Patuxent director to discuss informing residents about releases Jessup group demands action

Patuxent Institution's director will meet with the citizens advisory board for eight Jessup prisons Thursday to discuss how to inform residents about the release of prison inmates.

Joseph Henneberry, Patuxent's top official, said he would be willing to give names of inmates about to be released from his institution to members of the Citizens' Advisory Board for Correctional Institutions, Jessup.


Also scheduled to attend the meeting are the warden of Patuxent and the wardens of Jessup's seven other prisons.

Mr. Henneberry agreed to appear at the meeting after complaints from board member Melanie Gutjahr that residents are not told when potentially dangerous criminals are released from Jessup's prisons.


Ms. Gutjahr was angered by the case of Thurman Alexander Moore, who was arrested on charges of attempted rape less than two months after being released from the Division of Correction's Mental Health Unit at Patuxent Institution.

Patuxent opened in 1955 as a prison designed to treat criminals with "psychopathic personalities," those aware of the consequences of their acts but unable to control their impulses.

In December 1991, the Division of Corrections began sending to Patuxent inmates with "acute mental disorders," instead of keeping them in regular prisons with separate doctors. The move has saved the state $850,000 a year.

Moore, who was convicted in 1974 of raping an 11-year-old girl, was sent to the Mental Health Unit at Patuxent in July 1992 because of mental illness. He was freed July 14 on a mandatory release with time off for good behavior, after serving 19 years of a 25-year sentence.

On Sept. 2, Moore was arrested again, this time on charges that he attempted to rape a Columbia woman. He is scheduled to stand trial Jan. 5.

Ms. Gutjahr, a two-year member of the citizens advisory board, was angered that she learned about Moore's release only when he was arrested.

"Somebody who had been convicted of a violent crime was being released into our community without the community being informed," said Ms. Gutjahr, who is also a volunteer counselor for the Howard County Sexual Assault Center's 24-hour hot line. "I don't think that is right."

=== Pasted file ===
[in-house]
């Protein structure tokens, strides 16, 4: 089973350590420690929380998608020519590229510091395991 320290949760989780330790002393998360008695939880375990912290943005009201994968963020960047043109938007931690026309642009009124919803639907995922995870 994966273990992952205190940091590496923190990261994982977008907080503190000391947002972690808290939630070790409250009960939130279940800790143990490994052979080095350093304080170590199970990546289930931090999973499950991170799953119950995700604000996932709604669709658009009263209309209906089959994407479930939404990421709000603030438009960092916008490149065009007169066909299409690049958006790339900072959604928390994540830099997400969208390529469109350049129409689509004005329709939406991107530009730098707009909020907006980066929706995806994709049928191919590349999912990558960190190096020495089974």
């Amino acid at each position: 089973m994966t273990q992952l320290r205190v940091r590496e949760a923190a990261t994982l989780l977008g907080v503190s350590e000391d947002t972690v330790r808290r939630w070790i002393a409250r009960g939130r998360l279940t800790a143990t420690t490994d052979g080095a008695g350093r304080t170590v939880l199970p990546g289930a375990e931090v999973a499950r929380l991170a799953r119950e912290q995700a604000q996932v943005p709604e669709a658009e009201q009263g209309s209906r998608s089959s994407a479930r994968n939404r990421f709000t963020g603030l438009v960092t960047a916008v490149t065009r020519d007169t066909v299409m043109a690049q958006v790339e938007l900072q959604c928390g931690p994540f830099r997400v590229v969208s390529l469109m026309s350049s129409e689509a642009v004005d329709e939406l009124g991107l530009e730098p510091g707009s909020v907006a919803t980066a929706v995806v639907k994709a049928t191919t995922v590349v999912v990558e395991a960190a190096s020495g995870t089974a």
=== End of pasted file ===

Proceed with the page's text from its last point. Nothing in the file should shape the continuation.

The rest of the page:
Ms. Gutjahr said that she immediately called Patuxent, as a member of the Jessup citizens advisory board, to question the prison about the Moore case.


The seven-member board represents the community of about 6,500 people around the eight prisons. Members are appointed by the governor to bring community concerns to prison wardens or directors, the Division of Corrections, the state legislature and the governor.

Ms. Gutjahr wants the Jessup prisons to provide lists of inmates scheduled for release on a regular basis. "The community at large has a right to know," she said.

Mr. Henneberry, who has taken special interest in the issue because Moore was housed at his institution, said that he supports Ms. Gutjahr's proposal and would be willing to issue regular statements about pending releases.

"It alerts people" to know that a potentially dangerous person has been freed, Mr. Henneberry said. "I do appreciate their fear and anxiety. I can see their point."

But he is concerned about rehashing the history of prisoners who have completed their sentences and paid their debt to society.

"Is it morally right?" Mr. Henneberry asked. "Is he going to be branded for the rest of his life?"


Legally, information on those released from prison is available to the public, but it is limited to the conviction, the sentence and the institution that released the person, said Leonard Sipes, spokesman for the Maryland Department of Public Safety and Correctional Services.

Residents can go to a local police station and request a list of inmates recently released from local prisons, Mr. Sipes said. "The department has encouraged -- strongly encouraged -- interaction between law enforcement agencies and the community," he said.

But Ms. Gutjahr said it would be difficult for people to check with police every day to find out who was being released from a Jessup prison.

"I think [a list of names] should be provided to the community," she said.